Secondly, there are obvious associated risks to debarment on the scale contemplated, including to the financial position of Airbus, its financing arrangements, and to the internal health of the company caused by the loss of key revenue streams and the loss of market presence in the duopolistic marketplace in which Airbus operates. These would inevitably affect Airbus’ thousands of employees in the United Kingdom, its share price, and thus pensioners and the thousands of companies and jobs which rely on Airbus, as part of its supply chain. The collateral effects spread more widely, however. A Deloitte report, commissioned by Airbus, has estimated for example that if Airbus was debarred from public procurement for five years, the ongoing effects over fifteen years, could put many thousands of jobs at Airbus at risk. Across that time frame, and absent debarment, many thousands of jobs could be sustained, in the UK, the United States, Germany, France and Spain. The indirect impact on the economies of these countries could be substantial: Deloitte estimates it could lower the Gross Domestic Product in each of those countries by over €100 billion. In addition, there could be adverse consequences for the reduction in competition in future public tenders, leading to additional public spending of many billions of euros..”
In short, the U.K. resolution was clearly influenced by consideration of national economic interest and the identity of the legal person (Airbus) involved.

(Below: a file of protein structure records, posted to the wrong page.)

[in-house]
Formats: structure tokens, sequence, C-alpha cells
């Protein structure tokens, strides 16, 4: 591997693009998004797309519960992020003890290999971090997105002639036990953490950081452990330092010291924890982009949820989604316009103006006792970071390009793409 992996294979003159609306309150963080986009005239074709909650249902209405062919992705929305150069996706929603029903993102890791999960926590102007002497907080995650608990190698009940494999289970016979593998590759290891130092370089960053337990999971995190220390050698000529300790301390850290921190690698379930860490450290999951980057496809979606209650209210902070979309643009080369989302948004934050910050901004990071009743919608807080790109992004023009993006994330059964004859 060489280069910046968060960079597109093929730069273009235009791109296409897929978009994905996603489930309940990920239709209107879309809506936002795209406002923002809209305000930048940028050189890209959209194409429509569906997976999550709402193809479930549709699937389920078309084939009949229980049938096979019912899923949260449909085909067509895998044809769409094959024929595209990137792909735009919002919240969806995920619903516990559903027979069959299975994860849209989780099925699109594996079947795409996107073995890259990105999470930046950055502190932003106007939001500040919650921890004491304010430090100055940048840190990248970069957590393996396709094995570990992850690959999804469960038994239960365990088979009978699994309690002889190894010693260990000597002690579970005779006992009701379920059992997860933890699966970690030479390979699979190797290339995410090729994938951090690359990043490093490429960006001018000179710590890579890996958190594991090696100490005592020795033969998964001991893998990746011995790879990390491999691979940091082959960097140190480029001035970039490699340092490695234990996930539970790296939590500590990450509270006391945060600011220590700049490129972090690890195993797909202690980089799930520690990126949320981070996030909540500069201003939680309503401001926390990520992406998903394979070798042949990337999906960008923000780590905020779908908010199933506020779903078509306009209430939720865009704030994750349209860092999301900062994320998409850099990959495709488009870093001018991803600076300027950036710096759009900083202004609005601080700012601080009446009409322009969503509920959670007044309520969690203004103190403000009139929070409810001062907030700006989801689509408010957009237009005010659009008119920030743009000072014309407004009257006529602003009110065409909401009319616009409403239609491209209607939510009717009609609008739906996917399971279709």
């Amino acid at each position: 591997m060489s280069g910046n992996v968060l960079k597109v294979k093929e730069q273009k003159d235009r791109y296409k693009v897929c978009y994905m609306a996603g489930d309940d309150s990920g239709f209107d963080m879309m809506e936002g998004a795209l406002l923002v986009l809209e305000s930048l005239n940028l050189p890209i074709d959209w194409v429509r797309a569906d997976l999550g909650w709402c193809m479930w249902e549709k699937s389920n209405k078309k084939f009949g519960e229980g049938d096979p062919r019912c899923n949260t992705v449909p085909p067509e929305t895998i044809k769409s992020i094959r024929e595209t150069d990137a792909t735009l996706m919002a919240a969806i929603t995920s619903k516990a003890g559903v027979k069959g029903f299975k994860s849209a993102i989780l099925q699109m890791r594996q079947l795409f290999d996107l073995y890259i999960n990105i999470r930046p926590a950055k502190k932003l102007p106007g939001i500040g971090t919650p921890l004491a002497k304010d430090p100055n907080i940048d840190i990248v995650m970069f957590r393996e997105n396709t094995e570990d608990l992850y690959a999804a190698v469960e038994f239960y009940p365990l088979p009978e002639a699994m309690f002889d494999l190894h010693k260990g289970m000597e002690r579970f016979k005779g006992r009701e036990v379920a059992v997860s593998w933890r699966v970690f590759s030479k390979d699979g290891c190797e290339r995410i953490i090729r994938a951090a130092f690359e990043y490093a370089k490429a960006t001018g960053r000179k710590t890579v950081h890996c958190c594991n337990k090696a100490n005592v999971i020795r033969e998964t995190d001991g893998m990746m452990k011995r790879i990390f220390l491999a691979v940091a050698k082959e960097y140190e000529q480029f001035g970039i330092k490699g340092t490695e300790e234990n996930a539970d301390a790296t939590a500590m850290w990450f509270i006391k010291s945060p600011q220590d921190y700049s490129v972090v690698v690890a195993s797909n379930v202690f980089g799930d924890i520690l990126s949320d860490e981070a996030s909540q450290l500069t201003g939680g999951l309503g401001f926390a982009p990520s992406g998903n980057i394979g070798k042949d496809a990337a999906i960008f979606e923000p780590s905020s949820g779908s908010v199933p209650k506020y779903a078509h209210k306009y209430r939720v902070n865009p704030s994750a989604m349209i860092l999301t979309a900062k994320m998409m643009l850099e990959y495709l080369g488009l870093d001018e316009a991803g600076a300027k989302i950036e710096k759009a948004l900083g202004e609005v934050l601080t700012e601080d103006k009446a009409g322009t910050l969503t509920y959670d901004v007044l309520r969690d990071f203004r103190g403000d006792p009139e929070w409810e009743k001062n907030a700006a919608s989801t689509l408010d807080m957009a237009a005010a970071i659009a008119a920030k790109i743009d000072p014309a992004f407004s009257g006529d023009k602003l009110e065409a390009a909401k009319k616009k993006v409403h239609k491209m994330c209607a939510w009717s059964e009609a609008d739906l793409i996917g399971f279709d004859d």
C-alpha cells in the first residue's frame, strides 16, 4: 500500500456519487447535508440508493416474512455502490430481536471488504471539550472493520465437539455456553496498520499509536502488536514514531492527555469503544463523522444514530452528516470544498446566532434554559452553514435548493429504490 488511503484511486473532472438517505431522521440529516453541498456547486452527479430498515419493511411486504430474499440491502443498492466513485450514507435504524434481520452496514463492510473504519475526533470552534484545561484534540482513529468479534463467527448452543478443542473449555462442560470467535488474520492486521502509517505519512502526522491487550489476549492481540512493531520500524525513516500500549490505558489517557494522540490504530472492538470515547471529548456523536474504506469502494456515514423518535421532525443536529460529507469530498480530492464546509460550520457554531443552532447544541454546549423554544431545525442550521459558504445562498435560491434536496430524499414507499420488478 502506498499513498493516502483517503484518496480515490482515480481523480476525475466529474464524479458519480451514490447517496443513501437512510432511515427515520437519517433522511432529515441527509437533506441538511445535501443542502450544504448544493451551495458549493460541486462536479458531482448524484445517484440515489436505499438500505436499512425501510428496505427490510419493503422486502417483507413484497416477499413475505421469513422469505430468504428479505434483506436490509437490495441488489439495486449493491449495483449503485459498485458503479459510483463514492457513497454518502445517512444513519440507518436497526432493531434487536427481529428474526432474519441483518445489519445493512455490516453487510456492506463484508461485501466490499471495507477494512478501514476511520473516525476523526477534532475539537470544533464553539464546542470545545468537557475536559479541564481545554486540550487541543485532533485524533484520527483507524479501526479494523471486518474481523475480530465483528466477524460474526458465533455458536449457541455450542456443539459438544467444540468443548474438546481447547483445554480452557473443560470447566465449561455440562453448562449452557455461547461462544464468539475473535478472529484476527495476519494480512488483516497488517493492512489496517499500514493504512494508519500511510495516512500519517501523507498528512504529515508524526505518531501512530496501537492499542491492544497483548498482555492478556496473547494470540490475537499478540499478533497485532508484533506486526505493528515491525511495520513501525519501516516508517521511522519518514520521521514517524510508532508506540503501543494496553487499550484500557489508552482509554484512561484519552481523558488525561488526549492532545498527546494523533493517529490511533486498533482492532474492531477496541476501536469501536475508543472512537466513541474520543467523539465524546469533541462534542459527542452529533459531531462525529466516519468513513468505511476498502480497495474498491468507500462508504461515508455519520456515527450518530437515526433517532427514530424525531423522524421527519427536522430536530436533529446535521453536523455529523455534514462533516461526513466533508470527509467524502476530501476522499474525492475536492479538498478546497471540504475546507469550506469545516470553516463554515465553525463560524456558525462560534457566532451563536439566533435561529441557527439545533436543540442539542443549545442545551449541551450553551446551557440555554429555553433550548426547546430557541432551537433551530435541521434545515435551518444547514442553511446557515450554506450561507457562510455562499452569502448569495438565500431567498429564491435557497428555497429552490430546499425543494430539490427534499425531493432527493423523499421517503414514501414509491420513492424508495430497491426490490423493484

This prior post discussed how FCPA enforcement actions often involve “normal” activity. However, what makes the conduct a violation of the FCPA (in the eyes of the U.S. government) is who is involved in the “normal” activity.
The DOJ FCPA enforcement action against Airbus was based on alleged interactions with employees of Chinese state-owned or state-controlled airlines. According to the DOJ:
“[E]xecutives from certain Chinese state-owned and state-controlled airlines, as well as executives from other airlines, attended an event hosted at a luxury resort in Maui, Hawaii, from 28 July through 2 August 2013 with Airbus Executive 4, Airbus Executive 5, Airbus Executive 6 and other Airbus executives. The event in Hawaii included golf, scuba diving, snorkeling cruises, horseback riding, ocean kayaking, surfing lessons, and cocktail and luau dinner receptions. A daily half-hour business related presentation was scheduled in the early mornings, along with side meetings with individual customer airlines, while the rest of the agenda was dedicated to leisure and entertainment activities.”
Such corporate retreats or events are normal in many industries, yet few use the “b” word (that is bribery) to describe the conduct.